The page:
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This is the service from September 12th, 2021.
Immersion. When people want to learn a language, the best way to do that is complete immersion, living in the culture, speaking only that language, drinking it in (from a firehose). Immersion. We have spent three months in Corinth. What have you learned? What has changed? What will you take away? And how does it impact how you follow Jesus?
“My grace is sufficient for you,” That is the answer that Paul received when he pleaded with God to take away the “thorn” that Paul regularly faced. We all face our own “thorns” but the answer Paul received holds true for us today because God’s power is made perfect in weakness.”
Annie Oakley and Frank Butler spar back and forth in the song “Anything You Can Do I Can Do Better.” The song makes us laugh, but it reveals a desire many people have to be the best (and for everyone else to know it). Paul certainly has plenty of reasons to declare he is the best follower of Jesus, but he chooses instead to boast about Jesus.
What kind of giver are you? I don’t mean the amount, and I am not limiting this to just money. When you give a gift, what happens with your heart? When you serve, what is your attitude like? When you see a need, do you turn the other way or jump in? Paul teaches the Corinthians that God LOVES a CHEERFUL giver. Our reading from 2 Corinthians 9 helps us see how that attitude is possible.
Sin destroyed relationships. Jesus restored relationships. Through the destruction and restoration, we have the opportunity to bring restoration and love to our relationships through our everyday lives as the hands and feet of Jesus.
In 2 Corinthians 4, Paul uses the metaphor of jars of clay referring to human weakness. We face a variety of challenges and difficulties, but because of the work and power of Jesus we are not destroyed.
This past week in Vacation Bible School we were reminded that God has given us “the armor of God” so that we can stand tall and strong in the Lord to fight against challenges and difficulties that we face.
My Pastor in Illinois, Wray Offermann, often used the phrase, “God never wastes a hurt.” That short phrase captures the sentiments of 2 Corinthians 1:3-11. God does not want us to suffer; He does not cause our suffering. But God understands our suffering. He works in it to comfort us…and through it to comfort others. Wayne and Nancy Lippert have experienced great suffering. They share some of God’s work in their lives, and His comfort, with us.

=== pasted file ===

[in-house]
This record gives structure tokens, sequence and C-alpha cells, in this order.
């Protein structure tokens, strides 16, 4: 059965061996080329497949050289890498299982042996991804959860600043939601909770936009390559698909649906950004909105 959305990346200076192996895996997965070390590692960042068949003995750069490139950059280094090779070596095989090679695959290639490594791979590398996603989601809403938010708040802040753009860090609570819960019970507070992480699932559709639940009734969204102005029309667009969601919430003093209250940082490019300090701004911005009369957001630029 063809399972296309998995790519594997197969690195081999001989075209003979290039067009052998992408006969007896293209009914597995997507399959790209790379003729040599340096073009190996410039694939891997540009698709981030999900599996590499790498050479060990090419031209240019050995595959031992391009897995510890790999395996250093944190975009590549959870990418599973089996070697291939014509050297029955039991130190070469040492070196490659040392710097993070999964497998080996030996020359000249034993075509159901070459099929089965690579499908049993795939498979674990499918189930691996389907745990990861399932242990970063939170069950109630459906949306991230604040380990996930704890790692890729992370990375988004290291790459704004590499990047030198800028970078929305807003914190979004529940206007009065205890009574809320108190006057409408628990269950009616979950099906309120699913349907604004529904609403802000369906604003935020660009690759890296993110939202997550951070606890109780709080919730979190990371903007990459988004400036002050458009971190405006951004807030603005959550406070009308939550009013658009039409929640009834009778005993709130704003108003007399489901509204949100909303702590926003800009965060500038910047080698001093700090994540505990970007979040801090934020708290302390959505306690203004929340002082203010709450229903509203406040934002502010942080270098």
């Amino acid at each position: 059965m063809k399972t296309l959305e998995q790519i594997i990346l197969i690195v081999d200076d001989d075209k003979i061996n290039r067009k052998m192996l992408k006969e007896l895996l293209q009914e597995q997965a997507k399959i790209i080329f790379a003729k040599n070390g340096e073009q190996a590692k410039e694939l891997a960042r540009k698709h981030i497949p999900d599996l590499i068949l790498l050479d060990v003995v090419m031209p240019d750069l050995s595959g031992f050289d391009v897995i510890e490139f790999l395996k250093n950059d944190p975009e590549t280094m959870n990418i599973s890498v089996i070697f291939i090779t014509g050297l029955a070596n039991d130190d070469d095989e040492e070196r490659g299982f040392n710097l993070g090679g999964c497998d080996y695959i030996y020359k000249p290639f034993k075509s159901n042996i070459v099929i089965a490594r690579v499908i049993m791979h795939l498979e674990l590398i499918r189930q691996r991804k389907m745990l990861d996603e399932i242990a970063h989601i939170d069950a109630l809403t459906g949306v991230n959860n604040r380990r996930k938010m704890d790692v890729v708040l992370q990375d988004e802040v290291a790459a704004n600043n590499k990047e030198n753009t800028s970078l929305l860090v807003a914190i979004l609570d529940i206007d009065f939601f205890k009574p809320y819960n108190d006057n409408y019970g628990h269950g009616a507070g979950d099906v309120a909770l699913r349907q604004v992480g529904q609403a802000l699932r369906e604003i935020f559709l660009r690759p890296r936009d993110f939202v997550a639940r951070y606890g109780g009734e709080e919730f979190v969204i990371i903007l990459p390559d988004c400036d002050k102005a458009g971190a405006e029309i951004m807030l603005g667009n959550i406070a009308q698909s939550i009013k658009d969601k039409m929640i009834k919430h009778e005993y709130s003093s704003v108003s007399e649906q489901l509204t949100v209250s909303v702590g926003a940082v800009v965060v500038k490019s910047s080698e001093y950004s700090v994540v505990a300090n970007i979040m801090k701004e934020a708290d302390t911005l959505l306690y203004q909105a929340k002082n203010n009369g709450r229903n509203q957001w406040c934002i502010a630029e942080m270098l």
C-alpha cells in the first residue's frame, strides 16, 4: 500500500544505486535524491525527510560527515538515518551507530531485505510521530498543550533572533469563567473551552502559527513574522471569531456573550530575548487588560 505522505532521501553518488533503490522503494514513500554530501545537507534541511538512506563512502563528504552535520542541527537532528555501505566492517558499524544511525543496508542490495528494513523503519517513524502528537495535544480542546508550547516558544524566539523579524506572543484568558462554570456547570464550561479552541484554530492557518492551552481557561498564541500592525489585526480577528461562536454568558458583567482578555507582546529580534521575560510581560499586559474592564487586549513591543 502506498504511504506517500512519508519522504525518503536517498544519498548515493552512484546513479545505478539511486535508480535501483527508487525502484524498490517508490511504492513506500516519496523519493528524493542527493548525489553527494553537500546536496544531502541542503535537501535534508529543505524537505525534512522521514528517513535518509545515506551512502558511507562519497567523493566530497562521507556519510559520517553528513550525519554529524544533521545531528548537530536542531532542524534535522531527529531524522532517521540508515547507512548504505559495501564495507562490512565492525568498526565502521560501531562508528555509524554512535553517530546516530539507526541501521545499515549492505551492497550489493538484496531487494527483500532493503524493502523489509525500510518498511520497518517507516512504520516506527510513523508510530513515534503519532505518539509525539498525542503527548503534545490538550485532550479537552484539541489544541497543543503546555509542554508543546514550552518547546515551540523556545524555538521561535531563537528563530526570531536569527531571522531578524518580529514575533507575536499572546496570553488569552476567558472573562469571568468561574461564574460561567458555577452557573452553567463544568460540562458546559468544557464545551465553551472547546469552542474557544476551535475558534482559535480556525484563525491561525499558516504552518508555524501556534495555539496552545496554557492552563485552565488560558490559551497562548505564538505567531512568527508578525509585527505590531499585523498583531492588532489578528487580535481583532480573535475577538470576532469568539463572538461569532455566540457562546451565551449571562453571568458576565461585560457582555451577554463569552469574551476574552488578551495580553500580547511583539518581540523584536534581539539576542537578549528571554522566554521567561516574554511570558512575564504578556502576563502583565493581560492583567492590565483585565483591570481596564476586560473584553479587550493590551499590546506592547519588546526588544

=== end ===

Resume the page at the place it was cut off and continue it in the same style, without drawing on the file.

We live in a world that is broken by sin. It doesn’t take long to see how sin has had negative effects on creation. On a regular basis, we experienced broken relationships, broken lives and broken bodies. All that is broken will one day be restored. The good news is that Jesus has already given us the victory.
The sells seashells by the seashore. Can you say it ten times really fast without messing up? If so, congratulations! But what good does that do? Can you encourage someone else through it? Can you express love to others with the recitation? In our section from 1 Corinthians this week we discover many gifts and abilities. The key is that we use them in love to build others up.
Every aspect of the Christian life gives honor and glory to God. Our mourning, our celebrations, our work and our friendships. Everything that we do can and should bring glory to God!
Are you a fan or fanatic? Fans typically go to a game and cheer, but don’t actually play in the game. Someone who is fanatic about the sport usually participates in that sport, training and devoting himself or herself to be the best. In 1 Corinthians 9, Paul makes it clear he is much more than a fan of Jesus. Rather, he pushes himself to the limit as he follows Jesus and carries out the mission of Jesus.
Paul argues in circles: It is better to be single, but marriage is a blessing and it’s fine if people want to get married. But if a person can stay single, he or she should. What?! What are we supposed to do with that? And how does that apply to the spectrum of beliefs and expressions of human relationships today? As people who belong to God, who have the Holy Spirit in us, we look to God to show us what His plan is for people to experience God’s best.
Do you want to open a can of worms? Then bring up the topic of sex. Sexual freedom. LGBTQ+. Gender identity. Uncomfortable yet? How are we, as followers of Jesus, supposed to think about these things, much less live in our culture today? It all starts with knowing what we are worth and who gives us that value.
One of the most important parts of a structure is the foundation. If the foundation is not solid, the rest of the structure will be weak. Paul addresses the church in Corinth reminding them that the foundation of faith is not built by human hands, but rather God's hands.
This weekend we begin our summer sermon series on 1st and 2nd Corinthians. Just glancing through the books of 1st and 2nd Corinthians, you quickly realize the people of Corinth are not so different than we are. They dealt with the same temptations, the same conflicts, the same messed up beliefs. Addressing the congregation, Paul starts and ends with Jesus, with the message of the cross and the victory of the resurrection. As we begin our summer break, that’s where we begin as well.
Brookfield Lutheran Church
18500 W. Burleigh Rd.
Brookfield, WI 53045
Office: (262) 783-4270
Fax: (262) 783-4616
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